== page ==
Shortages of generic drugs are changing the care of people with cancer and hypertension. What’s causing these shortages, and will they affect people with diabetes?
According to Trevor Shewfelt, pharmacist at the Dauphin Clinic Pharmacy of Manitoba, Canada, drug shortages have always been a part of the pharmacy business. But in the last six years, shortages have increased — in 2010 there were shortages of 178 drugs, and the 2011 total will be higher according to the US Food and Drug Administration (FDA).
Most, but not all of these drugs have been generic drugs for injections. Most affected are cancer drugs, but shortages have also hit staple generics like levothyroxine for thyroid problems, carbidopa-levidopa (brand name Sinemet) for Parkinson disease, phenytoin (Dilantin) for seizures, morphine sulfate for pain control, and even liquid versions of the antibiotic penicillin.
Some critics blame government pricing rules for causing the shortages. Free market advocate “DrRich” at the Covert Rationing blog blames the Medicare Modernization Act of 2003. This law “strictly limits the price Medicare will pay for ‘injectable’ generic drugs. Prices for these drugs can still rise, but only by 6% or less, and only once every six months.” DrRich says profit margins for these drugs were already low, and these new limits led many manufacturers to stop making them.
Well, “Dr.,” if a 12% price increase every year isn’t enough, you are taking greed to a new level indeed. And who’s the buyer here, anyway? Can’t Medicare decide how much they’re willing to pay? Of course, a manufacturer can refuse to sell, but then others who are willing can provide the product.
In fact, other manufacturers have taken the place of some companies who discontinued their drugs. But DrRich says these companies start from scratch, are smaller, and sell cheaper. So they have a lot more quality problems and production breakdowns than the older manufacturers, leading to shortages.
Others blame the FDA for greatly tightening regulations on drug making. According to the blog Marginal Revolution, “Inability to fully comply with [Good Manufacturing Practice regulations have resulted in] production stoppages or recalls.”
For example, a drug manufacturer must get approval for how much drug it plans to produce… If a shortage develops… a drug manufacturer cannot increase its output of that drug without another round of approvals. Nor can it alter its timetable of production (producing a shortage drug earlier than planned) without FDA approval.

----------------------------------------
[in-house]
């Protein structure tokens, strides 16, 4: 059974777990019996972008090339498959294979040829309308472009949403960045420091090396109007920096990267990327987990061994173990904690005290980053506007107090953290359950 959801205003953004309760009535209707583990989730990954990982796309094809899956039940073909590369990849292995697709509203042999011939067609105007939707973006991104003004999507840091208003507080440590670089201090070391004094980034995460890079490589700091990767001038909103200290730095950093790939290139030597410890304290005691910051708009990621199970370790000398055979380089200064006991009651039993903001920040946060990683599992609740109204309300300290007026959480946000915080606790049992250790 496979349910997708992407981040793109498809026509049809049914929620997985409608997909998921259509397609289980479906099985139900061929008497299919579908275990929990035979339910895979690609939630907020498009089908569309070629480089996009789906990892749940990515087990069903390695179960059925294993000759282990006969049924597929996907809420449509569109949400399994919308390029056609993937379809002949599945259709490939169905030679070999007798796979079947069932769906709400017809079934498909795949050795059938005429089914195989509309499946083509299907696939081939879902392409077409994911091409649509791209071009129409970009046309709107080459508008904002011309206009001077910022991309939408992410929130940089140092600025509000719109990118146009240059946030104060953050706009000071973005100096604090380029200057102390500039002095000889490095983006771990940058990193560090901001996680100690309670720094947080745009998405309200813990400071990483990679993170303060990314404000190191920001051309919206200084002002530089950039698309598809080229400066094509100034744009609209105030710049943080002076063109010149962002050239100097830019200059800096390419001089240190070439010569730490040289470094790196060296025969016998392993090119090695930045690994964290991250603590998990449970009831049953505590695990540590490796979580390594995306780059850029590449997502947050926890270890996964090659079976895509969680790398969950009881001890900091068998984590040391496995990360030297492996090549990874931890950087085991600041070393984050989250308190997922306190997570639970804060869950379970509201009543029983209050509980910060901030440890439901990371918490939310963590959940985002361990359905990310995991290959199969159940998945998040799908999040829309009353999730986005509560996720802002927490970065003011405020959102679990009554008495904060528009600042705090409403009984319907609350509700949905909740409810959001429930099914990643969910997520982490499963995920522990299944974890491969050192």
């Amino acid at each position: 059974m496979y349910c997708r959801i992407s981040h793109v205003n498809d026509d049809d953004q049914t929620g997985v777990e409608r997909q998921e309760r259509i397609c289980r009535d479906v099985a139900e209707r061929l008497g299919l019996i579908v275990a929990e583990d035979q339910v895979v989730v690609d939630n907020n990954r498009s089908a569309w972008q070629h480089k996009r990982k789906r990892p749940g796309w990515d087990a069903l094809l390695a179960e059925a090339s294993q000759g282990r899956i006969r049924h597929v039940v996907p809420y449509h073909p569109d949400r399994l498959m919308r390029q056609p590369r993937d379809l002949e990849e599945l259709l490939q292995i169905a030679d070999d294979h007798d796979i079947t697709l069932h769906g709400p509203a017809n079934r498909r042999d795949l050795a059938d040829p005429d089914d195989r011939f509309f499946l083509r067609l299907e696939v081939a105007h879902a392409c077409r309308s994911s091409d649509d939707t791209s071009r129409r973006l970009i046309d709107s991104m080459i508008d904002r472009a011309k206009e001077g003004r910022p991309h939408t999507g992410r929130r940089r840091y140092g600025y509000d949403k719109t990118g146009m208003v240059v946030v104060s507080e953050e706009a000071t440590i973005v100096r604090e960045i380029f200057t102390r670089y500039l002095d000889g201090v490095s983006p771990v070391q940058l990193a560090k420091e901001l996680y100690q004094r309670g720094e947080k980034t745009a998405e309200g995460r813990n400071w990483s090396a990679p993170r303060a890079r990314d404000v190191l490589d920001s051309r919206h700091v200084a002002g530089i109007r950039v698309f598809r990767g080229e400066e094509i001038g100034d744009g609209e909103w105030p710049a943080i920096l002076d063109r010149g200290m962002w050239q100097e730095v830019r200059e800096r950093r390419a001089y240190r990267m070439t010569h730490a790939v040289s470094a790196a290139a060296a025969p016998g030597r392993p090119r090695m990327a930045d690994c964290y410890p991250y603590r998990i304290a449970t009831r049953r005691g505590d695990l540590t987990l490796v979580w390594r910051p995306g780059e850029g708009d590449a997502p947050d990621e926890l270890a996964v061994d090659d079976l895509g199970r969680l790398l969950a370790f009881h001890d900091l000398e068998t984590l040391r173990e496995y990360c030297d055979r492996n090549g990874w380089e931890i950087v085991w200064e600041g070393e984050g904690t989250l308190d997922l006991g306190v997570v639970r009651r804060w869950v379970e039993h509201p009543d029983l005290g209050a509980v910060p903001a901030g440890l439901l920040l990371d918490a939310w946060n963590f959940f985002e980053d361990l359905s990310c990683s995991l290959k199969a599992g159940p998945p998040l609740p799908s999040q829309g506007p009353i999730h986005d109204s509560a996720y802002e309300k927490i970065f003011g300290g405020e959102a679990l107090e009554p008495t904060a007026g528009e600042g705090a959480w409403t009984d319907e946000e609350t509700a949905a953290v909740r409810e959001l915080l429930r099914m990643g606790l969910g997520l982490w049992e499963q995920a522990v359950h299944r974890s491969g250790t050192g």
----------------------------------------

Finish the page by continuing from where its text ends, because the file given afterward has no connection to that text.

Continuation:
The Obama administration says it will ease some of this regulatory burden. They recently instructed the FDA to speed up its review of applications from companies that want to change or ramp up production to address shortages.
However, many people blame the drug companies and physicians for most of the problem. Reporting on a piece in The New England Journal of Medicine by Thomas J. Smith, MD, and Mandy L. Gatesman, PharmD, Joe Rojas-Burke wrote in The Oregonian that “the drugs in short supply tend to be tried-and-true generic chemotherapy agents that are no longer profitable for manufacturers or oncologists.” “If a brand-name drug with a higher profit margin is available, a manufacturer may stop producing its generic,” Smith and Gatesman noted.
For instance, leucovorin, a form of folic acid used in conjunction with some chemotherapy drugs, has been available from several manufacturers since 1952. In 2008, levoleucovorin, an alternative to leucovorin, was approved by the FDA. It was reportedly no more effective than leucovorin and 58 times as expensive, but its use grew rapidly. Eight months later, a widespread shortage of leucovorin was reported.” [Italics mine]
Rojas-Burke further explained that “In 2005, Medicare began paying [oncologists] the average sales price [of chemo drugs] plus a six percent markup. The unintended consequence was to reduce demand for the more affordable generic cancer drugs.”
“The price of a vial of carboplatin fell from $125 to $3.50, making the 6% payment trivial,” note Smith and Gatesman. Oncologists started switching to higher priced brand-name drugs. “Why use paclitaxel (and receive 6% of $312) when you can use Abraxane (for 6% of $5,824)?”
Some companies seem to be exploiting shortages by buying up stocks of medicines and reselling them at hugely inflated prices. According to The Charlotte Observer,
In one case, a hospital reported a blood pressure medicine that normally sells for $25.90 being offered for $1,200… Mark-ups have been as high as 3,980 percent for chemotherapy medicines to treat leukemia…These aren’t rare examples. Hospitals nationwide report being asked to pay an average of 650 percent above normal prices for shortage items.
Drug price gouging may cost American hospitals $415 million this year, according to Mike Alkire of Premier Healthcare Alliance.
“Price gougers often obtain shortage medicines from quasi-legal sources, called ‘gray’ markets,” the Observer reports. These drugs have often been sold and resold several times, making it difficult to be sure about where they come from or how good they are.
So far, the highest-profile diabetes drug shortage has been the shutdown of Sanofi’s Apidra brand prefilled insulin pens and reusable cartridges due to issues with their plant in Germany. Not too many diabetes drugs fall into the injectable generic category yet. Insulin is never generic, which I’ll discuss next week.